Tony Romo's place in Dallas Cowboys QB history
A broadcasting job allows him to stay connected to the game.
But this decision to retire was about his health and his family.
And in the end, it was the right thing to do.
Romo has two young sons and another due in August.
He has played in just five games since 2014 because of two fractures in his collarbone and a fractured back.
More to the point, three of the past six times he’s touched the field in the preseason and regular season, he has left with a broken bone.
As much as Romo believes he can still play the game at a high level, as much as Romo wanted to put a nice bow on a record-setting career by finally proving he can lead a team to playoff success, the tug of health and family won out.
As it should have.
And this is the main reason why all the conjecture over the past few weeks about the Cowboys and owner Jerry Jones not doing right by Romo and holding him hostage was pure folly.
The delay was not just about Jones holding on to Romo’s rights and trying to force a trade.
It was also about Romo trying to decide what he wanted to do with his life.
Remember, this all happened quickly for the former franchise quarterback, who spent much of the 2016 off-season motivated to get back on the field to be the team’s savior after missing 12 games in 2015 with two collarbone fractures.
It’s the reason he underwent surgery to strengthen the shoulder and hopefully prevent further damage.
All the Cowboys’ hopes heading into 2016 were based on Romo’s return to health.
And then three plays into his first preseason game, he suffered a fracture in his back.
Again, surgery was required and a determined Romo vowed to return to help save the Cowboys again.
There was an inner feeling of letting the team down again.
So there was no question he attacked his rehab with aggression and focus.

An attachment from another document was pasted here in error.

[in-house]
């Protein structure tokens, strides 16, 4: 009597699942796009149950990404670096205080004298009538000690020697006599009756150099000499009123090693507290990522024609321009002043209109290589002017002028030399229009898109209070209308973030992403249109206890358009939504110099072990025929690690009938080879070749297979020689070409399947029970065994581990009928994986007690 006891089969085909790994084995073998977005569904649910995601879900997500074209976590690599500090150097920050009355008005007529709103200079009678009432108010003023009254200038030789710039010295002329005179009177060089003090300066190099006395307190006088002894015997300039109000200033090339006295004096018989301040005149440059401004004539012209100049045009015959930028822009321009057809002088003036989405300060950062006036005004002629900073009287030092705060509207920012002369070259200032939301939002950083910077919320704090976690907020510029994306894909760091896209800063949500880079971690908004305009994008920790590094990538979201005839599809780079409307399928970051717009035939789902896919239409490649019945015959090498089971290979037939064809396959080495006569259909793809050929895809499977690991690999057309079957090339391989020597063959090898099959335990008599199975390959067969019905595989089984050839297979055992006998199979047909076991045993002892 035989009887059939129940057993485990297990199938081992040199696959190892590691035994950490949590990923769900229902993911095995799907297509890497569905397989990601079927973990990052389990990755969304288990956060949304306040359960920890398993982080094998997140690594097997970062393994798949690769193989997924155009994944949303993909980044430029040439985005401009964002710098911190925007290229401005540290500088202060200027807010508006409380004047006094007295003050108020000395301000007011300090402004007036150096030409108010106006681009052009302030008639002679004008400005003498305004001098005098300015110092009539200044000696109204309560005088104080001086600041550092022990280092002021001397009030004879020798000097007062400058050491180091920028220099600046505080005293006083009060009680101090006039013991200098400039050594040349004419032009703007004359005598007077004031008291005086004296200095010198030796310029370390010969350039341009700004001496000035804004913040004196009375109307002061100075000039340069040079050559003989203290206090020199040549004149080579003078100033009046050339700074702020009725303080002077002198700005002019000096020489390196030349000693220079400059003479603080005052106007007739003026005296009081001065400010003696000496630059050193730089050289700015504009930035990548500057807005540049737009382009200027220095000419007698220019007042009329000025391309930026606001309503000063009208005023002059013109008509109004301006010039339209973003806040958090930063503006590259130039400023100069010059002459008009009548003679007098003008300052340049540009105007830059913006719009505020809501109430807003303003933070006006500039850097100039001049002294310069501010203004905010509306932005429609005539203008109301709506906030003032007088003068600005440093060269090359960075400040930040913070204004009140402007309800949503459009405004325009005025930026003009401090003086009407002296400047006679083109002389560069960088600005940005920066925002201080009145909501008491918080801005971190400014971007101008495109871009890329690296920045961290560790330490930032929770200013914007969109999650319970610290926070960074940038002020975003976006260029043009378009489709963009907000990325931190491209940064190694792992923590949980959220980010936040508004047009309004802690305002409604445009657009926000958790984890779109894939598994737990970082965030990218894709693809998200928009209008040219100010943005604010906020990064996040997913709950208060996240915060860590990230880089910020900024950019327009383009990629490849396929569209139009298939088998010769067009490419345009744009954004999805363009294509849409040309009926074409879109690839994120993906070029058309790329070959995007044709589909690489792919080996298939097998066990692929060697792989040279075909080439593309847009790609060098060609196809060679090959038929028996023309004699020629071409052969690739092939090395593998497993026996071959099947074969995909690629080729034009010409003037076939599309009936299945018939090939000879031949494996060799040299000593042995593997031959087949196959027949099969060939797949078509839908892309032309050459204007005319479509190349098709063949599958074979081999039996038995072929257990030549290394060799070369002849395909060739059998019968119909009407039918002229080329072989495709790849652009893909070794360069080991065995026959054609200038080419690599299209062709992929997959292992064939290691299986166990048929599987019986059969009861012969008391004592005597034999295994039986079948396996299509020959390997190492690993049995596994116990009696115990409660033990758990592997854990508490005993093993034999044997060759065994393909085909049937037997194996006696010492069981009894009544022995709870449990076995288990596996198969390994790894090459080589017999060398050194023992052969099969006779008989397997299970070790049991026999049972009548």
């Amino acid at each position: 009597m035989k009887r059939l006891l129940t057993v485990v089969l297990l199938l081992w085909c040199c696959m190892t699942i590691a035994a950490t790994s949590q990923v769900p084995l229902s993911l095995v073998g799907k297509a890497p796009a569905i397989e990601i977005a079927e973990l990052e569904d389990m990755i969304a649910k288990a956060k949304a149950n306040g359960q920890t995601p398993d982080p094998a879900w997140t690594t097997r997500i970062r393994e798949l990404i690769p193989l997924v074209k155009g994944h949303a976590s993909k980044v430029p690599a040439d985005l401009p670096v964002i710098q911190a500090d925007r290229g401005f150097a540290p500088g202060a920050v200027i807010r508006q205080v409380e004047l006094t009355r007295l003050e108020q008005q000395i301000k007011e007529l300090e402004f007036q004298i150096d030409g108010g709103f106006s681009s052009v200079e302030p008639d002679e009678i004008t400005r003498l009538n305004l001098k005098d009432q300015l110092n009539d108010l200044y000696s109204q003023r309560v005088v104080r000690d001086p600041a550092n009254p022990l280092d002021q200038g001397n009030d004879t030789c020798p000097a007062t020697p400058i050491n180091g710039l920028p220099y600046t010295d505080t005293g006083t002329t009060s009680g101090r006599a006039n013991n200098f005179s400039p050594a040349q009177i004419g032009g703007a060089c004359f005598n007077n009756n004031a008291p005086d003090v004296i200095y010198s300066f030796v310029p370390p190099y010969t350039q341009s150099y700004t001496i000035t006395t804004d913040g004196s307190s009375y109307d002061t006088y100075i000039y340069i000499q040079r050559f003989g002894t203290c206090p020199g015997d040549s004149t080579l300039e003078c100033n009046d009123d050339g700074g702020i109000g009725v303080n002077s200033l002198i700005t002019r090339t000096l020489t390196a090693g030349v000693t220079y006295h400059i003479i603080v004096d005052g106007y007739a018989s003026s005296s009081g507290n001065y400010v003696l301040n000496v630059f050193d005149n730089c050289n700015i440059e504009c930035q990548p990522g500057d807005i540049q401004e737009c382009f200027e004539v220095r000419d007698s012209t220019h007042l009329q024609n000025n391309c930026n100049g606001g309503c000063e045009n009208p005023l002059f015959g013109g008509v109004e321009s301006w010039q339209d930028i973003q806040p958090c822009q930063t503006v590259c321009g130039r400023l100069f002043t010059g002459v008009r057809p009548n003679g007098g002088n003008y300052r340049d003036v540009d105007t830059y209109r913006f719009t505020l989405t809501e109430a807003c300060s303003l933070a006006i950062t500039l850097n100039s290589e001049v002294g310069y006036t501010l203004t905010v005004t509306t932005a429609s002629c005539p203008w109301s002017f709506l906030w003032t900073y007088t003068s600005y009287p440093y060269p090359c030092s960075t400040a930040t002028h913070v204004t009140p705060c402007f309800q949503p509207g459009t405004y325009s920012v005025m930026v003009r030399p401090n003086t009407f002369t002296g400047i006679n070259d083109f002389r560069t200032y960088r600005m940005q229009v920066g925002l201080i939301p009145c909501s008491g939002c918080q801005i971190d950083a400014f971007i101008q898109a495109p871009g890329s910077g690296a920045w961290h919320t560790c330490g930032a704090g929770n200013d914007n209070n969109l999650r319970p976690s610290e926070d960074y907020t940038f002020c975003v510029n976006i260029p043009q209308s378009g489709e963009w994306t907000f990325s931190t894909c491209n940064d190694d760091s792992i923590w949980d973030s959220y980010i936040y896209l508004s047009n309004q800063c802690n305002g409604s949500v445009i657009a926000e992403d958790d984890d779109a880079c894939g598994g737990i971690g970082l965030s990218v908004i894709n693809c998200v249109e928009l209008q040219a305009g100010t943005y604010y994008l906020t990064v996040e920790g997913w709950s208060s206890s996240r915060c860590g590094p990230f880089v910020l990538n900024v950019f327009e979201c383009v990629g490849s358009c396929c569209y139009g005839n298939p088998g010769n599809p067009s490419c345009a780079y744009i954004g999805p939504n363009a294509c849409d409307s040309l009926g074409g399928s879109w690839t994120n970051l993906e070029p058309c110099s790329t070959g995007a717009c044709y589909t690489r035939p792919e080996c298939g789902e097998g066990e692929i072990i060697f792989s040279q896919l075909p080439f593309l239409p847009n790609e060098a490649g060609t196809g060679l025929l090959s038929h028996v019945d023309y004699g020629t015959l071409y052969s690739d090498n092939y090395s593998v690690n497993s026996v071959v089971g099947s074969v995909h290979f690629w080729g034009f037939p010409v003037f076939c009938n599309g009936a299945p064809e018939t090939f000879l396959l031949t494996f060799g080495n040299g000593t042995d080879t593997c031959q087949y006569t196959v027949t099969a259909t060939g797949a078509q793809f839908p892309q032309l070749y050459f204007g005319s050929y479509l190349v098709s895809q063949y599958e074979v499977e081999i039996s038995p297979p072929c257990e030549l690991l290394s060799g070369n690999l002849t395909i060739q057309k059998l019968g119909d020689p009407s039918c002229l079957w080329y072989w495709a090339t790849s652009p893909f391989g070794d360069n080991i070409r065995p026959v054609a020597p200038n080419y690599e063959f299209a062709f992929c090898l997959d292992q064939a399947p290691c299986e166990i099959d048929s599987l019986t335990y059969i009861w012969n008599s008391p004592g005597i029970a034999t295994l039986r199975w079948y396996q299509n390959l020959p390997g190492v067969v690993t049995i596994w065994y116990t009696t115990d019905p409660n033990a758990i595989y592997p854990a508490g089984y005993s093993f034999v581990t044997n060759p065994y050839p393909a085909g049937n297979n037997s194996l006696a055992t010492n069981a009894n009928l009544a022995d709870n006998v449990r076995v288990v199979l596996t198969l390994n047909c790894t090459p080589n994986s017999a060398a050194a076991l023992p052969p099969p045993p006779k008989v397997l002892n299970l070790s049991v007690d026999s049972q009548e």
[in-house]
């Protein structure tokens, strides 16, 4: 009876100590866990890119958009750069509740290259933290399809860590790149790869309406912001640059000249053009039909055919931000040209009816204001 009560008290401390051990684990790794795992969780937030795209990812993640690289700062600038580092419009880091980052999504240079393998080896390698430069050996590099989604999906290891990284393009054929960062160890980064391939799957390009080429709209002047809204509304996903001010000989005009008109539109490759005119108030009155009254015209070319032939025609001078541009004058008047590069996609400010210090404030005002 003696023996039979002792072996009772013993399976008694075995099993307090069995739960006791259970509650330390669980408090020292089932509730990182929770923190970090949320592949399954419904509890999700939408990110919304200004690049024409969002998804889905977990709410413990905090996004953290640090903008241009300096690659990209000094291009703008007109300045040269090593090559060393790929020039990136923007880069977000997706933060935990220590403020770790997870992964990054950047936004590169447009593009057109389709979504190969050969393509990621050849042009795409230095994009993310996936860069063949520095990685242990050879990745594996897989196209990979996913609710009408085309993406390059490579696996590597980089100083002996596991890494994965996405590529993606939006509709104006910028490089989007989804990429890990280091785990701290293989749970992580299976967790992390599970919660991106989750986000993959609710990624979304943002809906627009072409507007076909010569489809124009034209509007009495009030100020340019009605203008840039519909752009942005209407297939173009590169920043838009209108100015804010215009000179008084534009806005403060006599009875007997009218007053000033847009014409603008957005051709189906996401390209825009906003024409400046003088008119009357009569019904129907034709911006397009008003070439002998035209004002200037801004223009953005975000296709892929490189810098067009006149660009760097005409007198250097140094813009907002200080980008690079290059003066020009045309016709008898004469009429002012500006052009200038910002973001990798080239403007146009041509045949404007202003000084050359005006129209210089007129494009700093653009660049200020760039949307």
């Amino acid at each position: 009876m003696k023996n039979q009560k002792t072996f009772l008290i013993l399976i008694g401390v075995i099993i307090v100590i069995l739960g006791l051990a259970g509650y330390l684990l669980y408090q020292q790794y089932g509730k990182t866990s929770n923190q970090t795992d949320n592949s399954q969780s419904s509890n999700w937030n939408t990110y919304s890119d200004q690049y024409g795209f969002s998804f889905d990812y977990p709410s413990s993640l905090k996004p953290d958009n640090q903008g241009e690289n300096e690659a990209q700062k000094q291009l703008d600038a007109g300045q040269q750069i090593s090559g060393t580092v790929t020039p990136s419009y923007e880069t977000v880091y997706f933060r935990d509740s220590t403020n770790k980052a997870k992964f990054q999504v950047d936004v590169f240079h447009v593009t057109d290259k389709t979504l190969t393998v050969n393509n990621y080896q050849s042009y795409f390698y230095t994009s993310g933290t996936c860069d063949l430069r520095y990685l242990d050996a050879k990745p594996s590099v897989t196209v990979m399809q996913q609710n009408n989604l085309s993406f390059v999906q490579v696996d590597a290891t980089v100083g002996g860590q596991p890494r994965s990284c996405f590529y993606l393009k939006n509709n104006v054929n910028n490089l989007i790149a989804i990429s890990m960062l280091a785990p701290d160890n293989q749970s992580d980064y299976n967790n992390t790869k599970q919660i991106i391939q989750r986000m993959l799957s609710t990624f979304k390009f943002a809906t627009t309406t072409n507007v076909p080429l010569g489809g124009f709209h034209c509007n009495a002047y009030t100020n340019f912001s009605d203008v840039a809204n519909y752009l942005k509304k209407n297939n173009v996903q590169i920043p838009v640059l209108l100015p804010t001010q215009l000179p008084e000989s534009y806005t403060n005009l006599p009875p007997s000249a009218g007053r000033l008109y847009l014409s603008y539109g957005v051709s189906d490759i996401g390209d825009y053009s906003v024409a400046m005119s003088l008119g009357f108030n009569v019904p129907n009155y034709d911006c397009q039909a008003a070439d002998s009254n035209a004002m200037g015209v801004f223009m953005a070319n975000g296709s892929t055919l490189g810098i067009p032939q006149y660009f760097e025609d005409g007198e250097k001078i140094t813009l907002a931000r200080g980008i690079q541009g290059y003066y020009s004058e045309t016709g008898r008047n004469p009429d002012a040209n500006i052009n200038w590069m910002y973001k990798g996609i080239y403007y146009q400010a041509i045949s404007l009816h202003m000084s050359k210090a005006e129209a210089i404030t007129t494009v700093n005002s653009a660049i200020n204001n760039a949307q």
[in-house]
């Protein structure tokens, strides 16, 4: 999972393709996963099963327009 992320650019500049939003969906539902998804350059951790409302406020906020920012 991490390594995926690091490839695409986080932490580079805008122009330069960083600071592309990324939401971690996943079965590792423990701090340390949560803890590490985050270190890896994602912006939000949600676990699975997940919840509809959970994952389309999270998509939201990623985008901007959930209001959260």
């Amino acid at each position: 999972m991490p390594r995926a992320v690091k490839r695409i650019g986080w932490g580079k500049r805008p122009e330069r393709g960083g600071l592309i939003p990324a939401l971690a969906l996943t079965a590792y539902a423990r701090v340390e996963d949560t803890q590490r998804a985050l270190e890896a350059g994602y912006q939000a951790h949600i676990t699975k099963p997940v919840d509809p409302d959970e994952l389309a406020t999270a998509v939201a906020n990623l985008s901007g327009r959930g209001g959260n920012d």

But when Romo was ready to return, the Cowboys had moved on.
Rookie fourth-round pick Dak Prescott had gone from developmental quarterback of the future to franchise quarterback of the now.
Romo conceded the starting job for the good of the team.
But he never envisioned being done with his career and not having the chance to lead a team to the Super Bowl.
It was a lot to take and a lot to take in.
It proved to be an ironic bookend to Romo’s dramatic and meteoric rise to stardom from undrafted free agent to quarterback of America’s Team in 2006.
Romo came out of nowhere and took the league by storm.
And now he is gone just as quickly and surprisingly, following arguably the finest season of his career in 2014 when he tossed 33 touchdowns with nine interceptions and led the Cowboys to the NFC East title with a 12-4 record.
Instead of Romo building on that, he has played in just five games since.
It has been tough to take and tough to swallow. It is why he has a strained relationship with Cowboys coach Jason Garrett, who ultimately made the decision to take his job away and give it to Prescott.
Romo and Garrett haven’t spoken since the end of the season, as Romo has wrestled with his football mortality and future plans.
Unlike a lot of football players who are forced out of the game or are forced to stay longer than they needed to, Romo had options.
The opportunity to make an immediate transition to television allowed Romo to take stock of what is important in his life.
Romo will be 37 years old later this month.
There was no reason to keep putting his body through the punishment of playing in the NFL.
And while he still believes he can play at a high level, he ultimately has nothing left to prove to the people who truly know the game.
Romo’s legacy as a Cowboys legend should be unquestioned.
No, he doesn’t have a Super Bowl ring or a litany of playoff wins. He has just two in 10 years as the starting quarterback.
But Romo owns nearly all of the team’s passing records. He should be credited with rescuing the Cowboys from the quarterback abyss following the retirement of Troy Aikman.
He made the Cowboys relevant again.
He was overvalued and underappreciated all at the same time.
The bottom line is Romo walks away as a four-time Pro Bowler with a career record of 78-49.
His 34,183 passing yards and 248 touchdown passes are the most in team history.
Romo has a career passer rating of 97.1, which is the fourth-best in NFL history, behind only Aaron Rodgers, Russell Wilson and Tom Brady.
Per Elias Sports Bureau, Romo ranks fourth in passing yards, third in touchdown passes and fourth in starts among undrafted players since 1970.
There is nothing more left for him to do.
It allowed him to choose family over football.